Kathryn Lake Hogan, “Why Should You Hire a Professional Genealogist?,” Looking4Ancestors blog, posted 22 February 2012 (http://www.looking4ancestors.com/ : accessed 25 February 2012). Kathryn explores issues surrounding the hiring of a professional genealogist, including why hiring a professional might be necessary and how much one might expect to pay (in Canadian dollars).

James Tanner, “Lessons in Genealogy from 1915 Part One,” and “Lessons in Genealogy from 1915 Part Two,” Genealogy’s Star blog, posted 20 February 2012 (http://genealogysstar.blogspot.com/ : accessed 24 February 2012). Mr. Tanner explores a book on genealogy methodology published by the Church of Jesus Christ of Latter Day Saints back in 1915. I am a big fan of genealogical history and historiography, and have downloaded the book from Internet Archive for my own exploration.

Judy G. Russell, CG, “Certified, yes; certifiable… well…,” The Legal Genealogist blog, posted 25 February 2012 (http://www.legalgenealogist.com/blog : accessed 25 February 2012). A very humorous look at Judy’s voyage to earning her shiny new credential from the Board for the Certification of Genealogists. Be sure to go congratulate her!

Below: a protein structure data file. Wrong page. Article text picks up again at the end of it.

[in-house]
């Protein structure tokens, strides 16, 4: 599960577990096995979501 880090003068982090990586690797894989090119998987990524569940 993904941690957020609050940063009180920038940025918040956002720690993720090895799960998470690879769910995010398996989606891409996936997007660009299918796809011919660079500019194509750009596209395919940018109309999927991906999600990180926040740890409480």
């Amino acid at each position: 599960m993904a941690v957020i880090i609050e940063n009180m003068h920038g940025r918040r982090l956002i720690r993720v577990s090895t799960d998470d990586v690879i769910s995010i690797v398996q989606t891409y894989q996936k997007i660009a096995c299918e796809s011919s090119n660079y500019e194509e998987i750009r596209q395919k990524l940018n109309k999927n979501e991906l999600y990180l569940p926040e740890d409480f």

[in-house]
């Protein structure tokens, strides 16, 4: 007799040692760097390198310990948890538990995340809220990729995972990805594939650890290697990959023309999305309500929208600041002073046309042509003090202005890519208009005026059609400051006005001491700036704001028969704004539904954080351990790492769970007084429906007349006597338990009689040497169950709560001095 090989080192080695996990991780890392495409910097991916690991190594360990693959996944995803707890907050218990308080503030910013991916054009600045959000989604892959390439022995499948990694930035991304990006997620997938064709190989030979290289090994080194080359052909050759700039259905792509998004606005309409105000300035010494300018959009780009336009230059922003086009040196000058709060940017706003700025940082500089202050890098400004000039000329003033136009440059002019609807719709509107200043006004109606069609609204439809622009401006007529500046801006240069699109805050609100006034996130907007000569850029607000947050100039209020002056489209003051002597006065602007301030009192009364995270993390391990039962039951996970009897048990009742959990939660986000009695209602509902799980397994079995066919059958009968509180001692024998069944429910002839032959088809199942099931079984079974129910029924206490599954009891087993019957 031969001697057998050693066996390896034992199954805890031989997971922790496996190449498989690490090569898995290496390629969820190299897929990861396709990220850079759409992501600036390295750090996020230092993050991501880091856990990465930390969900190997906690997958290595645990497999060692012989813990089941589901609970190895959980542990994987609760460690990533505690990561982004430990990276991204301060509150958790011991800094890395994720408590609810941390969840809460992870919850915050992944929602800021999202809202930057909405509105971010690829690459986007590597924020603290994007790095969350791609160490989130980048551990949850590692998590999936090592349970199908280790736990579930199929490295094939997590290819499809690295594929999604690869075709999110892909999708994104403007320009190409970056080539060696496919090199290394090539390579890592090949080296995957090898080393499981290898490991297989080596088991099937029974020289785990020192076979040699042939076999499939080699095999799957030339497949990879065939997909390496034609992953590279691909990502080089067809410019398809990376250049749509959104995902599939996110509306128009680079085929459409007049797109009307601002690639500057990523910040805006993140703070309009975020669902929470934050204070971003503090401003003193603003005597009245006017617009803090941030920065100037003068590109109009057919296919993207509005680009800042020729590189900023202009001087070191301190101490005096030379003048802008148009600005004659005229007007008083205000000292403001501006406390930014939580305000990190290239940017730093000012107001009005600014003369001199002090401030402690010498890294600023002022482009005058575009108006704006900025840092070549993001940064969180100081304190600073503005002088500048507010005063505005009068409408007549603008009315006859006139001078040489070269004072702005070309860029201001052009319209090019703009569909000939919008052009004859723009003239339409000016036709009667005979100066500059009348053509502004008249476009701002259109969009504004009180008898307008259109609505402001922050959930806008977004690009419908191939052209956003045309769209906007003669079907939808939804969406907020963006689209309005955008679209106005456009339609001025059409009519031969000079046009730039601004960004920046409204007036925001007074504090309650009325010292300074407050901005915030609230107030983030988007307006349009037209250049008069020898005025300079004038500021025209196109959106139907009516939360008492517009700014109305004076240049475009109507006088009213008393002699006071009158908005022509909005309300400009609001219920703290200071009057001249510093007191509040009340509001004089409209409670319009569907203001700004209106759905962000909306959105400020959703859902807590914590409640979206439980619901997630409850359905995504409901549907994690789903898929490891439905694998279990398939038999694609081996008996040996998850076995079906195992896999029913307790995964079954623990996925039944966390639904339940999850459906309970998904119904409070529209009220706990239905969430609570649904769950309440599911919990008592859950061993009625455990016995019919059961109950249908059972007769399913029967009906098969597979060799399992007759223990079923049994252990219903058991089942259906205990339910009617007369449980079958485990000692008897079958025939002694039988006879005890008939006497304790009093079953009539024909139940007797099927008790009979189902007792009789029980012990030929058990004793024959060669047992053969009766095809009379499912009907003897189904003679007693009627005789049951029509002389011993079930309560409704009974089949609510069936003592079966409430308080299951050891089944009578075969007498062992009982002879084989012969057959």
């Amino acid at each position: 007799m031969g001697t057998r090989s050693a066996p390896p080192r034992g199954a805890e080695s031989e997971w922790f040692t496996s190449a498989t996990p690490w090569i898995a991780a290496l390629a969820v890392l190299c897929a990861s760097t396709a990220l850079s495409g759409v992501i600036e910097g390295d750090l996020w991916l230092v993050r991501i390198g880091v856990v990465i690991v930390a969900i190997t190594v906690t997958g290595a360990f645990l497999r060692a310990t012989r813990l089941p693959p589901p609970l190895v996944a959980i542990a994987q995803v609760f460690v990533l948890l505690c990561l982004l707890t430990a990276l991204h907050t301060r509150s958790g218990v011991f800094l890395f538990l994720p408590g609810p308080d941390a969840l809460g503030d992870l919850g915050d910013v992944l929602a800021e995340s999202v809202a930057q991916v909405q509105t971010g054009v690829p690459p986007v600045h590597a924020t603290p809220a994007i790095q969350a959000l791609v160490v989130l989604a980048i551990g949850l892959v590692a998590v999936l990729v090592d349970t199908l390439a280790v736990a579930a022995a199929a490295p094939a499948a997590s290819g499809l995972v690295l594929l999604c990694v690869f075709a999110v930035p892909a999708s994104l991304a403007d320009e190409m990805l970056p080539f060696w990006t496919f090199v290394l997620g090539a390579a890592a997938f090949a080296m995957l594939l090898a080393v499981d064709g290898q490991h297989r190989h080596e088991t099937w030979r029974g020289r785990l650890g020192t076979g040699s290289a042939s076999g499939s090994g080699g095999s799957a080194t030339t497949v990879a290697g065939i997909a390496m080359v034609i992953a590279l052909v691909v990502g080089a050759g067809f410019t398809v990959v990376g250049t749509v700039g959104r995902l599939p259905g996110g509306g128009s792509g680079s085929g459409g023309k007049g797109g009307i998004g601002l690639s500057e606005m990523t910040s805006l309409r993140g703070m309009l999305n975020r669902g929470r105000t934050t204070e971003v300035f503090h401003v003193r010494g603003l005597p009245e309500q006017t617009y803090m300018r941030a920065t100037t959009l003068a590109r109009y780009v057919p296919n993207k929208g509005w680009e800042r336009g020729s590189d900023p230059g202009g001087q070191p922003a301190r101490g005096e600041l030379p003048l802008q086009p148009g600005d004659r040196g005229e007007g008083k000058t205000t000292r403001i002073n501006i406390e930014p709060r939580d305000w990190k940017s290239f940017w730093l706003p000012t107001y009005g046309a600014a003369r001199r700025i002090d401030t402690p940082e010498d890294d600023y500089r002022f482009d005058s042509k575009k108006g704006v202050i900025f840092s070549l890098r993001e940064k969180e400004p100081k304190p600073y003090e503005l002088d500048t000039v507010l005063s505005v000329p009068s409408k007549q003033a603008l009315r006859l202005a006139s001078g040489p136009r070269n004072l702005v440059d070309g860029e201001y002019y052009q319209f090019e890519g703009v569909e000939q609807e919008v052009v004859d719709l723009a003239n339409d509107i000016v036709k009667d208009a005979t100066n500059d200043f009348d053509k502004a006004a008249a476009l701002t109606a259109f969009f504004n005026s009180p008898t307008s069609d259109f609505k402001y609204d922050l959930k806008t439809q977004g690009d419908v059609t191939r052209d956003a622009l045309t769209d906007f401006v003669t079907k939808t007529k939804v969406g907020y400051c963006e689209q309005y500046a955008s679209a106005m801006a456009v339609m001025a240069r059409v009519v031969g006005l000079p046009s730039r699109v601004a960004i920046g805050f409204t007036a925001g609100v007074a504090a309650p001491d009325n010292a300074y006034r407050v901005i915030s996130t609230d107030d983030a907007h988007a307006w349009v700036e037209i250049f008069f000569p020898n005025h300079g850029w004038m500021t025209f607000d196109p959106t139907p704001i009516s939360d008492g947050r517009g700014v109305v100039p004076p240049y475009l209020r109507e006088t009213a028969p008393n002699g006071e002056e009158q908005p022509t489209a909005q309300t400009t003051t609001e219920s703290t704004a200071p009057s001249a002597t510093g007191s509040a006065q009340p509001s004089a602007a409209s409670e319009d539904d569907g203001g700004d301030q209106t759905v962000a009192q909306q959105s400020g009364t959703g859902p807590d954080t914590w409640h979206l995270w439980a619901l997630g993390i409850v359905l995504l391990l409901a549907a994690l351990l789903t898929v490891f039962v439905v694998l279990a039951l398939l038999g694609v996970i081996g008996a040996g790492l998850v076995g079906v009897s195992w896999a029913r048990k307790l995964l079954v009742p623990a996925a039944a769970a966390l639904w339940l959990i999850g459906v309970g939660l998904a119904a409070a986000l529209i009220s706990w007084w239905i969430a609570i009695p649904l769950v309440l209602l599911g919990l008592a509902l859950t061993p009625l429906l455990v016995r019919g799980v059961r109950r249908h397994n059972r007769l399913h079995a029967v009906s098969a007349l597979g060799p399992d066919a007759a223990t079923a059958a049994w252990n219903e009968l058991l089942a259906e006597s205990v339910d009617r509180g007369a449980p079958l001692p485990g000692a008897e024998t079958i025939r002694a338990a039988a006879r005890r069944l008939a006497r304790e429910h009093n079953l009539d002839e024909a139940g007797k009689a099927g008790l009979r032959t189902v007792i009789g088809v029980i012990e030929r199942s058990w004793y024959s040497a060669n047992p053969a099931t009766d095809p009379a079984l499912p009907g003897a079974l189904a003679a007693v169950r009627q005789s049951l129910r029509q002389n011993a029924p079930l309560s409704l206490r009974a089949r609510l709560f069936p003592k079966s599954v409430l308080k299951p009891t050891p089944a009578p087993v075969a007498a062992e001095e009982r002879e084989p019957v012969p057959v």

Notable Genealogy Blog Posts, 19 February 2012

The following recent blog posts are those that I consider important or notable. Unlike other similar blog lists, I cannot guarantee that they will all be from the past week. (Some weeks I simply do not have time to read any blogs.) But I will try to write this on a fairly regular basis.

Kimberly Powell, “Search for Sources, Not Just Surnames,” About.com Genealogy blog, posted 29 January 2012 (http://genealogy.about.com : accessed 17 February 2012). Kimberly discusses the importance of educating yourself about what records are available that might be relevant to your research at every level of government.

Daniel Hubbard, “Footnotes on my Footnotes,” Personal Past Meditations: A Genealogy Blog, posted 12 February 2012 (http://www.thepersonalpast.com : accessed 14 February 2012). In this post, Daniel discusses the need to understand the provenance of the sources you are using.